Electret Condenser Microphone, as the name suggests is a parallel plate capacitor and works on the principle of a variable capacitance. It consists of two plates, one fixed (called the back plate) and the other moveable (called Diaphragm) with a small gap between them. An electric potential charges the plate. When sound strikes the diaphragm it starts moving, thereby changing the capacitance between the plates which in turn results in a variable electric current to flow.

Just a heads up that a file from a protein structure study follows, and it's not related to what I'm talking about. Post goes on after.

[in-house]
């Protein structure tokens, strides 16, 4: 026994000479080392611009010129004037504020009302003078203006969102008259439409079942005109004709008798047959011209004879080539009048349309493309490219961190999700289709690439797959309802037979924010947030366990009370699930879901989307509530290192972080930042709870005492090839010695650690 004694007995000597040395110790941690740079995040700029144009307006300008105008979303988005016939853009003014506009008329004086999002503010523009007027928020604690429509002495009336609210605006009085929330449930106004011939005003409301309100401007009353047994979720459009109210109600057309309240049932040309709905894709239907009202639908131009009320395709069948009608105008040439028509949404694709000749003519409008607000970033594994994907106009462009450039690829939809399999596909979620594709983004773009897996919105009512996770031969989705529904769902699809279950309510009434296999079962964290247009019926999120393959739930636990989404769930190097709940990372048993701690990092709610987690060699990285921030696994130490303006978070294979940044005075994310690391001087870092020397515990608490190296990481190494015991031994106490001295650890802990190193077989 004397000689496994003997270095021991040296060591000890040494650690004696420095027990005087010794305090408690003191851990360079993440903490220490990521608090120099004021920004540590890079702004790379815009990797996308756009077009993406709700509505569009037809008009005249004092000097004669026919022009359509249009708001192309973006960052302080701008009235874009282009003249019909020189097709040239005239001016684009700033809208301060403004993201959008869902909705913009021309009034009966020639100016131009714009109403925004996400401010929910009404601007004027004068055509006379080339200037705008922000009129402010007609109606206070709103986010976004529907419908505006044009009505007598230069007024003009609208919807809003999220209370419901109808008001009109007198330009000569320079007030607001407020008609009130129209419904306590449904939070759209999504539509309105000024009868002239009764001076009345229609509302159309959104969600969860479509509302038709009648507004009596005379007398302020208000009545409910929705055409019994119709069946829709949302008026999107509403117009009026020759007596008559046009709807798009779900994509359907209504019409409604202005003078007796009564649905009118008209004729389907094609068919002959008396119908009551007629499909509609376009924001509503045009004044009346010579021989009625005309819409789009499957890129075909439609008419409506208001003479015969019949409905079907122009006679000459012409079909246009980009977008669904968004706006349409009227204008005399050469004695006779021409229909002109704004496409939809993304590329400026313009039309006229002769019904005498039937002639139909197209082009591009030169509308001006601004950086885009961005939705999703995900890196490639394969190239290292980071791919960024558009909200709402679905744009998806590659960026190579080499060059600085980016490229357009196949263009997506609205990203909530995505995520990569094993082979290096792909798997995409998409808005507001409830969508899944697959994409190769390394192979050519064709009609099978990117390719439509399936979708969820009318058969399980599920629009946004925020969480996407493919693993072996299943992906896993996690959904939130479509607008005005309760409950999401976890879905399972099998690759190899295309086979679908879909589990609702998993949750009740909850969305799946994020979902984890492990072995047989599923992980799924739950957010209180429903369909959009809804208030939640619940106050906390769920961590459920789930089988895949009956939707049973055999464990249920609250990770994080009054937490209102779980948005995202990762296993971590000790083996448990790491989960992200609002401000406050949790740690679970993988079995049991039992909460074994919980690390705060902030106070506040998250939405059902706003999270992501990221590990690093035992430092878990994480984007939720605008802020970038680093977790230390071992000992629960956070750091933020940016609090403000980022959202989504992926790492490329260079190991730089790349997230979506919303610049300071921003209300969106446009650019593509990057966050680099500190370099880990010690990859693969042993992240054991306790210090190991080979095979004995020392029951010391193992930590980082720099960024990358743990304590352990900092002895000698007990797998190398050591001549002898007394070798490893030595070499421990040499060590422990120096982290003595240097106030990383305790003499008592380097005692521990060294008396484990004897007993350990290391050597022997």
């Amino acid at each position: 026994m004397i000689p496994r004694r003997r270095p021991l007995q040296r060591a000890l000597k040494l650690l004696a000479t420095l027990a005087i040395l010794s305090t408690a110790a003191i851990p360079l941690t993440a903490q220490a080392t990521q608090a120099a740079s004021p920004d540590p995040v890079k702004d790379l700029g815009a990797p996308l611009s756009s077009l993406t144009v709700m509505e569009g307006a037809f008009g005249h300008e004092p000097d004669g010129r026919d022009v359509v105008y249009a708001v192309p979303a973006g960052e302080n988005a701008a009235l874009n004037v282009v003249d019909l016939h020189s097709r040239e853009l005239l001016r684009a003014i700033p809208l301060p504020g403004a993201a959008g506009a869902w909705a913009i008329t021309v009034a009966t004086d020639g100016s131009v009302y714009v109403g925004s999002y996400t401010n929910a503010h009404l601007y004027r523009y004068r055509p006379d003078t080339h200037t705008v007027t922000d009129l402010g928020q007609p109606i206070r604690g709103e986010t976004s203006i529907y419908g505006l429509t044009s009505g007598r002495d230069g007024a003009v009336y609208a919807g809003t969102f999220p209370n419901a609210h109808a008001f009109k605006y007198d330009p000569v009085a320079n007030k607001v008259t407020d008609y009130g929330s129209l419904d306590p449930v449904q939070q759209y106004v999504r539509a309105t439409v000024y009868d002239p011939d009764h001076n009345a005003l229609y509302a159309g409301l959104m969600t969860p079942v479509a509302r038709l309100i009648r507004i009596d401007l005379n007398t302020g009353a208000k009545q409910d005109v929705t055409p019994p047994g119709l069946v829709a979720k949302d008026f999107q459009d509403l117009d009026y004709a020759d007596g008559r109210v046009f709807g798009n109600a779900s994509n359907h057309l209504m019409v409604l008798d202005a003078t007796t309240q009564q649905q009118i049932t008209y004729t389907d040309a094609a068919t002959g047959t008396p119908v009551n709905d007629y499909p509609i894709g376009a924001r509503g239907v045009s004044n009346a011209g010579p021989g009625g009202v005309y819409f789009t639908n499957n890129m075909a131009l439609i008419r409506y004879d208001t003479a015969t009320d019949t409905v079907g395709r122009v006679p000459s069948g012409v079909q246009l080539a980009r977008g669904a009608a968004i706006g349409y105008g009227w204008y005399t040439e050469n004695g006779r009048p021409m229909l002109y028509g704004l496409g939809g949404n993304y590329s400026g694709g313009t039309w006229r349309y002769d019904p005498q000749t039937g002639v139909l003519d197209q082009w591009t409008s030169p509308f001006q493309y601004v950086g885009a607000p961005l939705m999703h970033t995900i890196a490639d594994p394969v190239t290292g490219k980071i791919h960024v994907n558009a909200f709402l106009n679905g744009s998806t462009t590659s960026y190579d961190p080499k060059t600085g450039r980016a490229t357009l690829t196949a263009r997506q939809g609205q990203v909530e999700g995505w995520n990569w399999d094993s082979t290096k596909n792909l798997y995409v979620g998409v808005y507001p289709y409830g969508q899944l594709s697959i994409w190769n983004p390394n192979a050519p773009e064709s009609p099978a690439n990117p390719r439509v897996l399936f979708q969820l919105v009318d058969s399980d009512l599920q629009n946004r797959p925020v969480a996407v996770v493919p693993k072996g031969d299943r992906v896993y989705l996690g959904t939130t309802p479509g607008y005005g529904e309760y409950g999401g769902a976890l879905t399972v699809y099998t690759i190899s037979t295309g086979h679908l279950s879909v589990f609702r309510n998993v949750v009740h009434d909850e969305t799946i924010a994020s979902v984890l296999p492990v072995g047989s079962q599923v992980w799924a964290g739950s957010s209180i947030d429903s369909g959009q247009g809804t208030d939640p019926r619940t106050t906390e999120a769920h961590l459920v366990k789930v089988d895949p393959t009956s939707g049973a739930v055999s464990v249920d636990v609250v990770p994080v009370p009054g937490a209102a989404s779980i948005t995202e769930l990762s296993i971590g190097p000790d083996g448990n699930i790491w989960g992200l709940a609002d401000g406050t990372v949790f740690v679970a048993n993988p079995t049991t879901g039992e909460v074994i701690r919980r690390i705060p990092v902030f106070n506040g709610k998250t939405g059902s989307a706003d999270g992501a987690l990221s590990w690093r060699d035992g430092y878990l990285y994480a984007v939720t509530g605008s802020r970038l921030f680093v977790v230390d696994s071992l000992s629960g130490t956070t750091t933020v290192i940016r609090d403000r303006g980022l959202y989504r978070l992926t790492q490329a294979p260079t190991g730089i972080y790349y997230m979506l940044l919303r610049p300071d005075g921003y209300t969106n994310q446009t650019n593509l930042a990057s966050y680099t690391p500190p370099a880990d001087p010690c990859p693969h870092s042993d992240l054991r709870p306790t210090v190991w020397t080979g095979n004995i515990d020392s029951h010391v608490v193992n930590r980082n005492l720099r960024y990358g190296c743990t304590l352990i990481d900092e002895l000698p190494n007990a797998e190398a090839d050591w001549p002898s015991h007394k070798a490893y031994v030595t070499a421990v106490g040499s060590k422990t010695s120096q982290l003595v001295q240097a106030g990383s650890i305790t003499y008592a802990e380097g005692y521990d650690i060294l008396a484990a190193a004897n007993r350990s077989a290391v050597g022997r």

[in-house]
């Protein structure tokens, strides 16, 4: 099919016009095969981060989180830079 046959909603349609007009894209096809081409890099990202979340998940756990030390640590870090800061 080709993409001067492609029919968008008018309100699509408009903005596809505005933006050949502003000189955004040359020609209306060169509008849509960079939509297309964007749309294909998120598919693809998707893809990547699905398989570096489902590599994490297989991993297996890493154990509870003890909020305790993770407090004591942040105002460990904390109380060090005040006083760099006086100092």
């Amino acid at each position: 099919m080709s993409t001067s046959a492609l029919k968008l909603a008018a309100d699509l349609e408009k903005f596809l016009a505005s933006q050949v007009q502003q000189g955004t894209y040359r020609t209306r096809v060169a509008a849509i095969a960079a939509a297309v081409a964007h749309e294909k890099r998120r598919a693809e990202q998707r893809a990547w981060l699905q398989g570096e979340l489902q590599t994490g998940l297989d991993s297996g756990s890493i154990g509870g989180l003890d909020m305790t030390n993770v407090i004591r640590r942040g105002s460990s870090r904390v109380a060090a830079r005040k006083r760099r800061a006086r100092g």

These microphones are widely used in electronic circuits to detect minor sounds or air vibrations which in turn are converted to electrical signals for further use. The two legs as shown in the image above are used to make electrical connection with the circuit. The two plates of the capacitor, which is the heart of the condenser microphone is shown in the image above. The diaphragm (inside the metal body) is a very thin film of conducting metal. It is deformable and elastic in nature. The diaphragm is pasted on a solid hollow ring which provides the necessary support to the diaphragm. The back plate is a thick solid perforated metallic plate. It is coated with a permanently charged electret material to eliminate the need of polarized power supply. These electrets are made by melting a dielectric material (like wax, plastic, etc) that contains polar molecules and solidifying them back in a strong electrostatic field. The polar molecules of the dielectric material are inclined towards the direction of electrostatic field and create a permanent electrostatic bias in them. In the modern microphones, PTFE (Poly Tetra Fluoro Ethylene) plastic is used to form the electric material. The design of the holes plays a very vital role in reducing the air damping and mechanical thermal noise. The two plates have a small gap between them to allow the movements of diaphragm. A very fine thin film of plastic is placed between the two plates to provide electrical insulation. The diaphragm moves in the air gap between the plates with the slightest disturbance caused in the surrounding air pressure by the sound signal.